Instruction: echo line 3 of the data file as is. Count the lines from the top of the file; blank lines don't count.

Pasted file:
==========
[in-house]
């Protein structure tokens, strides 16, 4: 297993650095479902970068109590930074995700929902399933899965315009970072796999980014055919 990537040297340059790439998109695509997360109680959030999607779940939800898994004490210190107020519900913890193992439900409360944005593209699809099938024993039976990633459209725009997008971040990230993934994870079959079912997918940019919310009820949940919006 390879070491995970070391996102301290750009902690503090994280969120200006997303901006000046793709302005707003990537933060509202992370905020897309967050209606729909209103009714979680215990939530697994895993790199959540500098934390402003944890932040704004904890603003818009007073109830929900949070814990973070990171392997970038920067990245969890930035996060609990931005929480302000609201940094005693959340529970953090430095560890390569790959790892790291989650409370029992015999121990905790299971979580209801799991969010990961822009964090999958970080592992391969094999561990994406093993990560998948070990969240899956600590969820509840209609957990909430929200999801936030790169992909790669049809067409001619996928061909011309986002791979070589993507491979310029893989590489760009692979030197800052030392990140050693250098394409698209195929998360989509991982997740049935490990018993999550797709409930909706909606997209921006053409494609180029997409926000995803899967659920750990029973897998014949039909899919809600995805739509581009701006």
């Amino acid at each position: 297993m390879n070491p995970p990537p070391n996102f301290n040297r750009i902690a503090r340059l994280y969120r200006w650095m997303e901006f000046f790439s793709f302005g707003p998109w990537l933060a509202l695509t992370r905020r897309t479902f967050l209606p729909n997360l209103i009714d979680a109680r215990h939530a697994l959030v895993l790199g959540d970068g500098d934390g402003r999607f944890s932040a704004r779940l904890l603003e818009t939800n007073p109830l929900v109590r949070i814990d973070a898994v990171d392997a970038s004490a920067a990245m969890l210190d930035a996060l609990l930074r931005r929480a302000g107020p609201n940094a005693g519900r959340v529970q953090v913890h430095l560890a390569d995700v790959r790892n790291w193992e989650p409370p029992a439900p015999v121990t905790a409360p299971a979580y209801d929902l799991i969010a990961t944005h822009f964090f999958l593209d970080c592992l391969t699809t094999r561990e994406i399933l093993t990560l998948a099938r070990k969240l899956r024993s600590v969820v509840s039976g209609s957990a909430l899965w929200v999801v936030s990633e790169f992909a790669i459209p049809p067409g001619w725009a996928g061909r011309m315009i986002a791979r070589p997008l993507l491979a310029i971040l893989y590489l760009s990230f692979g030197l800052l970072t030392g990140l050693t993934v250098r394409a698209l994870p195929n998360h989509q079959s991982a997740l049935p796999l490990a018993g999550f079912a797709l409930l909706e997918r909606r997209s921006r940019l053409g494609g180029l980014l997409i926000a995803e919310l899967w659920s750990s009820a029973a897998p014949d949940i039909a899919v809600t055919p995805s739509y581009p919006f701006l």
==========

């Amino acid at each position: 297993m390879n070491p995970p990537p070391n996102f301290n040297r750009i902690a503090r340059l994280y969120r200006w650095m997303e901006f000046f790439s793709f302005g707003p998109w990537l933060a509202l695509t992370r905020r897309t479902f967050l209606p729909n997360l209103i009714d979680a109680r215990h939530a697994l959030v895993l790199g959540d970068g500098d934390g402003r999607f944890s932040a704004r779940l904890l603003e818009t939800n007073p109830l929900v109590r949070i814990d973070a898994v990171d392997a970038s004490a920067a990245m969890l210190d930035a996060l609990l930074r931005r929480a302000g107020p609201n940094a005693g519900r959340v529970q953090v913890h430095l560890a390569d995700v790959r790892n790291w193992e989650p409370p029992a439900p015999v121990t905790a409360p299971a979580y209801d929902l799991i969010a990961t944005h822009f964090f999958l593209d970080c592992l391969t699809t094999r561990e994406i399933l093993t990560l998948a099938r070990k969240l899956r024993s600590v969820v509840s039976g209609s957990a909430l899965w929200v999801v936030s990633e790169f992909a790669i459209p049809p067409g001619w725009a996928g061909r011309m315009i986002a791979r070589p997008l993507l491979a310029i971040l893989y590489l760009s990230f692979g030197l800052l970072t030392g990140l050693t993934v250098r394409a698209l994870p195929n998360h989509q079959s991982a997740l049935p796999l490990a018993g999550f079912a797709l409930l909706e997918r909606r997209s921006r940019l053409g494609g180029l980014l997409i926000a995803e919310l899967w659920s750990s009820a029973a897998p014949d949940i039909a899919v809600t055919p995805s739509y581009p919006f701006l």